Oxytocin isn't the "love hormone", but the reality is far more intriguing

It’s Valentines Day, which means there’s a lot of talk about oxytocin—the so-called “love hormone”. But despite the appeal of this label it’s actually a little misleading. So let me walk you through this hormone’s history and why the real role of oxytocin is much more interesting.

Oxytocin-like hormones are  about 600 million years old, which is a long time before there was any evidence of “love”, or couple bonding. The sea sponge, considered one of the most ancient animal species, has no oxytocin-like signalling, suggesting it emerged in more modern species.

A sea sponge

The sea squirt, which is a little less ancient as the sea sponge, uses oxytocin-like signalling, but what is its purpose if there’s no sea squirt bonding? Well, it turns out that oxytocin-like signalling in the sea squirt regulates tissue contraction for salt regulation. Oxytocin-like signalling’s effect on tissue contraction is also seen in other species, such as earthworms and leeches.

Sea squirts

Another role of oxytocin that’s been observed in primitive animals is learning. Roundworms without oxytocin signalling fail to demonstrate typical food-related learning behaviours.

Fast-forward a couple of hundred million years and the effects of oxytocin-like signalling on tissue contraction remains in humans. It’s involved in birth, breastfeeding, sex, digestion, and cardiovascular regulation, among other functions.

But let’s return to this “love hormone” idea in the context of tissue contraction. It plays a role in childbirth via uterine tissue contraction but mammals can still give birth to healthy young without oxytocin signalling. While oxytocin is involved, but not necessary, for childbirth, it’s crucial to nurse offspring. Mothers without oxytocin signalling produce milk, but they can’t eject it.

Mice without the oxytocin receptor gene can give birth to healthy young, but they can't feed them.

Oxytocin's role in birth and nursing has been known for about a century, so where did this “hug hormone” idea originate? Probably this 1988 rat study that reported increased blood concentrations of oxytocin after “gentle stroking”. Do a twitter search on “oxytocin” and you’ll see lots of tweets like, “Hugging your partner for [insert random number] seconds increases oxytocin”.  

This idea started with a rat study (n=8) that found the same results with PINCHING.

Another origin of this “love hormone” ideas comes from animal research in prairie voles, who are socially monogamous. Oxytocin administration directly into the brain accelerates pair bonding while blocking oxytocin receptors restrict bonding.

Prairie voles, feeling the love 

But what about humans? Well, in 2005 a study was published in Nature that concluded intranasal oxytocin increases trust in humans. We’ll return to this idea soon, but this study was the catalyst for several other studies that reported similar results that oxytocin increases prosocial behaviours and the ability to understand what others are thinking or feeling, otherwise known as “theory of mind”.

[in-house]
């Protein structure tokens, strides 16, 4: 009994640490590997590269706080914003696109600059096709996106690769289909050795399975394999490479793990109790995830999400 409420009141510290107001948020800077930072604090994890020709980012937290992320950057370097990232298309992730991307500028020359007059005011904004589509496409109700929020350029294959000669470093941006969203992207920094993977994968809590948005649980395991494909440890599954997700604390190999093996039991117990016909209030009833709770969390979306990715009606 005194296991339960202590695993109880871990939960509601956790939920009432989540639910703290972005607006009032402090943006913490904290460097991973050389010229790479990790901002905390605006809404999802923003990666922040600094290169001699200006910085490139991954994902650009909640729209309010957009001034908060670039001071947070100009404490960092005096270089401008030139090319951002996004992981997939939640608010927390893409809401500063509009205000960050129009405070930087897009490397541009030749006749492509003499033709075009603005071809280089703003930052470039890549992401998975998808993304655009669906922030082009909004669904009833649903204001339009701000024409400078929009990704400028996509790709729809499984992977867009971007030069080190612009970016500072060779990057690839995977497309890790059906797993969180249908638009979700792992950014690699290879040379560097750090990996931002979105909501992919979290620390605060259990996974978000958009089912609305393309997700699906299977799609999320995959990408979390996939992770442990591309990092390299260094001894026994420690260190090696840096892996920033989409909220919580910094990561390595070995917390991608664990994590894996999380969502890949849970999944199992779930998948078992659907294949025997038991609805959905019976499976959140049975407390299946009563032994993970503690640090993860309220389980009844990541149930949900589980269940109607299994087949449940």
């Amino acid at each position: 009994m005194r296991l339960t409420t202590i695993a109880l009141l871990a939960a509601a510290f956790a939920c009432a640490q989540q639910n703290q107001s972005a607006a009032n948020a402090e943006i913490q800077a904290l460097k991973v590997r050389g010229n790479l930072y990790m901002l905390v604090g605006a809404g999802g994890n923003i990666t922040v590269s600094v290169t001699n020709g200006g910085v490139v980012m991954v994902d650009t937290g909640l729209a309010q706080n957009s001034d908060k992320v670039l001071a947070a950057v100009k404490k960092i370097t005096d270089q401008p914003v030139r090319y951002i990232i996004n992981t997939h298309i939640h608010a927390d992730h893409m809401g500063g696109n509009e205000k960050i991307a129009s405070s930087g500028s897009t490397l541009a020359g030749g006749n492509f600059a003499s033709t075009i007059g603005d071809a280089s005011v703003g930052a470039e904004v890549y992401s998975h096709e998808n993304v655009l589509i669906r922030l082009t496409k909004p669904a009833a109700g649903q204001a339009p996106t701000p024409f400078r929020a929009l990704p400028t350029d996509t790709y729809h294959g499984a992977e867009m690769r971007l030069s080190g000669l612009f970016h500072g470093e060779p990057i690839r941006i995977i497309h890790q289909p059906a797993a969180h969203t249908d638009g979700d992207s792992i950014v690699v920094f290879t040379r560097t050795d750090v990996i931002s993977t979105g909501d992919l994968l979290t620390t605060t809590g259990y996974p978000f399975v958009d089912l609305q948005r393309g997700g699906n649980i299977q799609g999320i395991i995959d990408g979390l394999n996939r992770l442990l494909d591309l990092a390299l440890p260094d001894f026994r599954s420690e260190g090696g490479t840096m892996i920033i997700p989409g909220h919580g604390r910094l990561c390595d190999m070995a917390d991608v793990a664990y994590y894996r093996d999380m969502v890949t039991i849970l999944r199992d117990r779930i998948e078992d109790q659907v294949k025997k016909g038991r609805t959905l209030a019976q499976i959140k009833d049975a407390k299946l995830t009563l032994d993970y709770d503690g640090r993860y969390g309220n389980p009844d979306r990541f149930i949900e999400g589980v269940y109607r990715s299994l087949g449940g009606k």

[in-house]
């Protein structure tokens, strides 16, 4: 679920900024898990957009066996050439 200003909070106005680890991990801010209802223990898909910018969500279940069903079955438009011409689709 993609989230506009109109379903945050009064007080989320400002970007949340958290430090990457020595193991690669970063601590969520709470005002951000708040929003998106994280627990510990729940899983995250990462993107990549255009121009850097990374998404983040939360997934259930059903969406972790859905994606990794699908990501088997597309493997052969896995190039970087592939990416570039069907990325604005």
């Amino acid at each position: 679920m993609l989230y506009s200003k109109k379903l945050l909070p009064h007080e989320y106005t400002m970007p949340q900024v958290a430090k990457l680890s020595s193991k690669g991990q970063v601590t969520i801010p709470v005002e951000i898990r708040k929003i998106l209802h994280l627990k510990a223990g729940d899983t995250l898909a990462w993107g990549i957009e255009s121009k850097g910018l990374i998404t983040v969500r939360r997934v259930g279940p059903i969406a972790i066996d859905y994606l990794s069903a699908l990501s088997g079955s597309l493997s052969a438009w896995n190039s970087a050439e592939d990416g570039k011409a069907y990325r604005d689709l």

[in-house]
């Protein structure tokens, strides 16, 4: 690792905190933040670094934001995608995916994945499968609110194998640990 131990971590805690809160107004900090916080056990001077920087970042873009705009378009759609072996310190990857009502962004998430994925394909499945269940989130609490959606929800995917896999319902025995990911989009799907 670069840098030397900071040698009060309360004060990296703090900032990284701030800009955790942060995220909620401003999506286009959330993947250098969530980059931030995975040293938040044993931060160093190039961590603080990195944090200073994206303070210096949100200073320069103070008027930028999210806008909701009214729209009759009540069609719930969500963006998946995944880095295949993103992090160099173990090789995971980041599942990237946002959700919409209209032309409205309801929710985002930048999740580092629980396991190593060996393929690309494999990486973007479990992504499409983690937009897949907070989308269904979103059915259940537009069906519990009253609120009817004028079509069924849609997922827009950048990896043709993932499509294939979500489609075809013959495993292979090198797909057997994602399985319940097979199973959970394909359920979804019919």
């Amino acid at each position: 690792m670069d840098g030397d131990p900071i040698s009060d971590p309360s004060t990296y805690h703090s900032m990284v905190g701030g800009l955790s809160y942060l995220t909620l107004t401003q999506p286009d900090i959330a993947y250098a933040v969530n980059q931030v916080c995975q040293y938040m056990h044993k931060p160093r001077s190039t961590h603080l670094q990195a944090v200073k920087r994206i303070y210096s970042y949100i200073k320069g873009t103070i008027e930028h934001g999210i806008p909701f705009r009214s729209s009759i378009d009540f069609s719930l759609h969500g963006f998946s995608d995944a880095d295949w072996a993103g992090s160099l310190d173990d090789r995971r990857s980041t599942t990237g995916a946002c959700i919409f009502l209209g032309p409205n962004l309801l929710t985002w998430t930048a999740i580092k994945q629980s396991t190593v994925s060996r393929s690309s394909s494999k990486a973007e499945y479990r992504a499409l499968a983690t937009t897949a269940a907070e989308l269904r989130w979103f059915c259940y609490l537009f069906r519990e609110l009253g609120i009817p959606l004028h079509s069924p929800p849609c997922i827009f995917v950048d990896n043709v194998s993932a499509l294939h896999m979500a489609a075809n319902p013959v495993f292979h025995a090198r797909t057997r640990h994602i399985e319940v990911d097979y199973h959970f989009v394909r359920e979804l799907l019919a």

All these findings contributed to a ton of hype, with hyperbolic news stories and even more hyperbolic claims (based on VERY preliminary work) of what oxytocin can do. I doubt what's sold on Amazon contains any oxytocin, so don’t buy this, obviously.

Big of promises for a small vial 

Then came the studies that revealed the dark side of oxytocin, like that it increases schadenfreude and reduces cooperation with outgroup members. Not what you would call "positive" behaviors.

And remember that ‘trust’ study from 2005? This finding hasn’t replicated, with 7 studies cumulatively suggesting that oxytocin doesn’t increase trust. Other studies have also failed to replicate oxytocin’s effects in different social domains.

A meta-analysis of studies investigating oxytocin's effects on trusting behaviours

So what does the oxytocin system actually do? The best that we can say right now is that it can influence our behavior and mental states (both positive and negative), but only under some circumstances. Based on this research and work by other teams, it seems that the oxytocin system is involved in several physiological and psychological functions, which happens to include social behavior.

But how can one hormone do so many things, often simultaneously? Regarding physiology: Oxytocin receptors are sensitive to oxytocin’s release schedule. For instance, milk let-down occurs in response to strong pulses whereas salt levels respond to steady low-level release.

When it comes to behavior, oxytocin is released two ways in the brain: direct transport from oxytocin-producing cells to specific regions and broad diffusion throughout the brain for action on its receptors.

Oxytocin receptor expression in different regions of the human brain

And the location of these receptors are associated with mental states (as measured by a meta-analysis of thousands of fMRI studies) can be broadly categorized as anticipatory, appetitive, and aversive. In fact, there seems to be more evidence oxytocin system supports metabolism than social behavior.

Rather than evolving new sets of signalling systems, evolution has figured out a way to repurpose one system for several purposes via the location of oxytocin receptors in the brain and by making peripheral receptors sensitive to specific release schedules.

If biological signalling systems were like radio transmission waves, this would be like adopting morse code and adjusting the locations of receiver antennas sensitive to this frequency instead of creating a new transmission frequency.


This post was adapted from a Twitter thread. I have also written a new manuscript which discusses lots of the ideas shared here. The paper is currently under review, but you can read a preprint version.

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